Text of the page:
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Panel: Schools failing to teach gay, lesbian history (w/video)

California public schools do an inadequate job of teaching students about gay and lesbian history, despite a 2011 law that requires schools to teach such lessons, according to a national panel of lesbian, gay, bisexual and transgender history scholars led by a Sonoma State University professor.

The Committee on LGBT History has proposed a revision to the state history and social studies framework that ensures kindergarten through 12th-grade students learn about LGBT figures and the roles they played in shaping society, according to Don Romesburg, the chairman of the women and gender studies department at SSU and the co-chairman of the LGBT history committee.

“Not including LGBT people in public instruction means not reflecting the reality that we live in,” he said. “It’s an omission that needs to be rectified.”

The 2011 Fair, Accurate, Inclusive, and Respectful Education Act requires that the historical contributions of gays are included in textbooks and lesson plans. As the state Department of Education for the first time in nearly a decade revises its history and social science framework, which forms the basis of local school district curricula, Romesburg’s group submitted its proposal to make sure the state is in compliance with the law, he said.

“There was almost nothing about LGBT people in the framework,” he said.

Romesburg’s committee, made up of 20 LGBT scholars from around the nation, proposed lessons on LGBT issues for second-, fourth-, fifth-, eighth- and 11th-graders.

The proposed themes and topics include:

Teaching second-graders about family diversity and nontraditional families.

Fourth-grade lessons on the possibilities and motivations for same-sex relationships in Gold Rush-era California.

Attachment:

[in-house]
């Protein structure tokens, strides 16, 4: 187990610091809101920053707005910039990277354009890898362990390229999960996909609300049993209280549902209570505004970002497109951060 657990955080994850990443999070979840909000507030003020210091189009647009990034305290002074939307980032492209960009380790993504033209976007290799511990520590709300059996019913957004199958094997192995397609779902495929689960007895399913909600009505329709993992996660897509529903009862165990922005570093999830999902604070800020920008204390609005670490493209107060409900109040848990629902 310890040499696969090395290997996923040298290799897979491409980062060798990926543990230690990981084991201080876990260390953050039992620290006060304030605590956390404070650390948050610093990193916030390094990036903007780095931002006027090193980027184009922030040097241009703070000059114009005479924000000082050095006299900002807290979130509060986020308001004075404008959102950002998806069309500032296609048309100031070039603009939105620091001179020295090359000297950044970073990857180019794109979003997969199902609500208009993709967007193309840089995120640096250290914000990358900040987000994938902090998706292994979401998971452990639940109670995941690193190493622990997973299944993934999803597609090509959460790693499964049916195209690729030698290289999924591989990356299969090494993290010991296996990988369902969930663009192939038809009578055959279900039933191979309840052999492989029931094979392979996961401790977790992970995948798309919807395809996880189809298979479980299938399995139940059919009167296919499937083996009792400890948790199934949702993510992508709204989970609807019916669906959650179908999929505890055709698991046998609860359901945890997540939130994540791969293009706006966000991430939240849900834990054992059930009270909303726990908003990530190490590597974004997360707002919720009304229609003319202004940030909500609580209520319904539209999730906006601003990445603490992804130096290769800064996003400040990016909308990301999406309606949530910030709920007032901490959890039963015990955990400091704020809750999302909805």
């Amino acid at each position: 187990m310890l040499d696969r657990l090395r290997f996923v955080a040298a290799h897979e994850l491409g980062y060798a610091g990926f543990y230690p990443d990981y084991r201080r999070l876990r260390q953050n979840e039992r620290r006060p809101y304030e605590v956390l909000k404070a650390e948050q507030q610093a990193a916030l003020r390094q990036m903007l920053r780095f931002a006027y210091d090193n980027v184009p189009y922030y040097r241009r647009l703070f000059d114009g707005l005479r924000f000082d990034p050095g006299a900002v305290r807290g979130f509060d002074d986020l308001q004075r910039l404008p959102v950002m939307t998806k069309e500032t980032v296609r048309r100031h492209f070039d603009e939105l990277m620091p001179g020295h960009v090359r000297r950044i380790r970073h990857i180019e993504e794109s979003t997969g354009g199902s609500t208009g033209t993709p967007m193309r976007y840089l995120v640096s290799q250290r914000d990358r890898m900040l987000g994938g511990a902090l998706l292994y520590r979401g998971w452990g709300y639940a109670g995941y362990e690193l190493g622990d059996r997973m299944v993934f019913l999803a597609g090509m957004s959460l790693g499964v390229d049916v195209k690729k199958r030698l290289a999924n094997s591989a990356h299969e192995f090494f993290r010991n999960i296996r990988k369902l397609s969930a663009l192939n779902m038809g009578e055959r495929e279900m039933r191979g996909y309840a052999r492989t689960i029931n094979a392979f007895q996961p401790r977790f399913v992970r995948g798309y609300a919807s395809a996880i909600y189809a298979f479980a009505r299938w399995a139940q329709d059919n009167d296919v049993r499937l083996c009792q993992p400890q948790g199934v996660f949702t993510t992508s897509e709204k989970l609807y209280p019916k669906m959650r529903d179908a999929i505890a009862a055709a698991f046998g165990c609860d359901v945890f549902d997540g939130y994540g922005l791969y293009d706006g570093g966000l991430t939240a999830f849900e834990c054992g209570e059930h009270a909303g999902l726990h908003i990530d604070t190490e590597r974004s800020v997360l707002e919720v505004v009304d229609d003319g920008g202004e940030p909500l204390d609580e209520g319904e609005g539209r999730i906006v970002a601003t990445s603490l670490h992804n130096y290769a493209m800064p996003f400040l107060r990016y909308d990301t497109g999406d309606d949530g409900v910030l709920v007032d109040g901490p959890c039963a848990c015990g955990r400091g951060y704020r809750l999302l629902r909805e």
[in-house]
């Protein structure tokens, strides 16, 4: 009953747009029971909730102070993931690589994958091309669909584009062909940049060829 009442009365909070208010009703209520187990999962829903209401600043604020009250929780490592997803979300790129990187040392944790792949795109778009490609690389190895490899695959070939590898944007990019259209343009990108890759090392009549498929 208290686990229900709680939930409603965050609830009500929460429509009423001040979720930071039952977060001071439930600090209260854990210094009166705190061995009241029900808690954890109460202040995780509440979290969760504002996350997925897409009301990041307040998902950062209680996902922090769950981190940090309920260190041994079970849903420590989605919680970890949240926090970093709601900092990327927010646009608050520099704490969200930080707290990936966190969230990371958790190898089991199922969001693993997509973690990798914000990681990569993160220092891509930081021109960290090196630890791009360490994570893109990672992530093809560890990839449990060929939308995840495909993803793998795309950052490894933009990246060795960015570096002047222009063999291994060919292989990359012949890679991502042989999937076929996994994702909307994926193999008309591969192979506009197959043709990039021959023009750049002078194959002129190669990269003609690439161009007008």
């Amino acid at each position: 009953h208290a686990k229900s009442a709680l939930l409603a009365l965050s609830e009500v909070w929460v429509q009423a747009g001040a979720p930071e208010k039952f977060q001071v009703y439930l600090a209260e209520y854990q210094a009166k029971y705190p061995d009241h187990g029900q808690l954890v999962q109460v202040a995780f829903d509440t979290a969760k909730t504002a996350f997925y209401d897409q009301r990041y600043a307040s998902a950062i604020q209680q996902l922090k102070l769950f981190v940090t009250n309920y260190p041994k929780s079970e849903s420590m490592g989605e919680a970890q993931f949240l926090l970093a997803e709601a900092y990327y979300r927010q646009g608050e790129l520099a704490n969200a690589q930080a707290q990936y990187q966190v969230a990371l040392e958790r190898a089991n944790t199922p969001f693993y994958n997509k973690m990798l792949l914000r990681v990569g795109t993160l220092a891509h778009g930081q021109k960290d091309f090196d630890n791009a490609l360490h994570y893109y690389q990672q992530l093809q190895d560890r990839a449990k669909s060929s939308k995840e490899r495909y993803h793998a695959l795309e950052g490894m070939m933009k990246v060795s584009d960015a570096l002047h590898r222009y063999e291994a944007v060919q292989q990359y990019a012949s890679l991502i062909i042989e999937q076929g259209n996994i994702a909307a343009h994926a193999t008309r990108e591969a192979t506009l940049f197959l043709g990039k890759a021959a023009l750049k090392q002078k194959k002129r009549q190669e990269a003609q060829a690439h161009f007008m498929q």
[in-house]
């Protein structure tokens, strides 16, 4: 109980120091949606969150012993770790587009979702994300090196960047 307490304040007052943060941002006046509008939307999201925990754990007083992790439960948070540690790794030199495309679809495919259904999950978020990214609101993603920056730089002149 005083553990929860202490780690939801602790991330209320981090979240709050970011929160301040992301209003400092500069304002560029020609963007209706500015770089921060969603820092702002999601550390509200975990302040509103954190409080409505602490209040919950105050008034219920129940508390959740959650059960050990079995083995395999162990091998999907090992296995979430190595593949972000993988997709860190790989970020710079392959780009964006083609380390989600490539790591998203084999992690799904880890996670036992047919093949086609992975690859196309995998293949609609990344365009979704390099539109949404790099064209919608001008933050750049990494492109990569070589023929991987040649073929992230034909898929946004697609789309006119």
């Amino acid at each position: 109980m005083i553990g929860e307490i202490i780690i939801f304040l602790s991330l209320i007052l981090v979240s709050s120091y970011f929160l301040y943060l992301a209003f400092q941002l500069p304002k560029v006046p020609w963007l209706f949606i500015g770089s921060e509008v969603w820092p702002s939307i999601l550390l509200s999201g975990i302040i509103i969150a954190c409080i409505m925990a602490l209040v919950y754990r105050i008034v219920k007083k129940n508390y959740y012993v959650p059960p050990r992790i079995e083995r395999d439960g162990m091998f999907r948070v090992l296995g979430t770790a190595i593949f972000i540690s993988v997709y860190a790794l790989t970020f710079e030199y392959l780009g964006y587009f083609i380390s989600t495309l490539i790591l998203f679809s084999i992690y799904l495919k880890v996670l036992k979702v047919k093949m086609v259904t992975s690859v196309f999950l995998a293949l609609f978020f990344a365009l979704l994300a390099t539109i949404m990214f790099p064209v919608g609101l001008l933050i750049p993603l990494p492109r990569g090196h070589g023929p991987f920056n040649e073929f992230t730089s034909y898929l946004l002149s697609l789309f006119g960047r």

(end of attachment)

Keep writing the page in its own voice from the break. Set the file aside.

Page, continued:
A historical look in eighth grade at the role of gender and sexuality during slavery and emancipation.

Anti-gay discrimination and the gay civil rights movement in 11th-grade history.

The Instructional Quality Commission, an advisory body to the California State Board of Education, has drafted its own history framework, but welcomes comments and feedback, said Tom Adams, executive director of the commission.

“We invite public comment,” Adams said. “While we’re in the middle of the process, it’s good to have participation.”

The commission’s draft includes instruction on gay rights historic figures such as Harvey Milk, the issue of gay marriage at the state and federal level and the so-called Lavender Scare persecution of homosexuals in 1950s U.S. government.

Romesburg said the state’s proposed framework only includes token mentions of LGBT issues.

“We were surprised by how minimal their proposal is for inclusion,” he said. “We would make comprehensive changes.”

The comment period will end next month, and the commission will vote on the draft framework in December. After another round of public revision, the Board of Education will approve the final version in the spring.

Romesburg said the state’s framework update and inclusion of gay ?history has not been controversial. Conservative groups in 2011 lobbied against the FAIR Education Act when it was known as Senate Bill 48, and led an unsuccessful effort to repeal the law, but have since been silent on the issue.

“The fact is that the FAIR Education Act is the law of the land,” he said. “What we are trying to do now is simply bring the state’s K-12 framework into compliance with the law.”

Bill Carle, chairman of the Santa Rosa City School Board, said that teaching gay history has not come up before the board. The district’s curriculum is set at the administrative level, he said.

“We have a law and we have a responsibility to put it into play,” he said. “People are starting to get the concept that we are all different. We have to be clear in our teaching and embrace that diversity and teach the positive aspects of that.”

You can reach Staff Writer Matt Brown at 521-5206 or matt.brown?@pressdemocrat.com.

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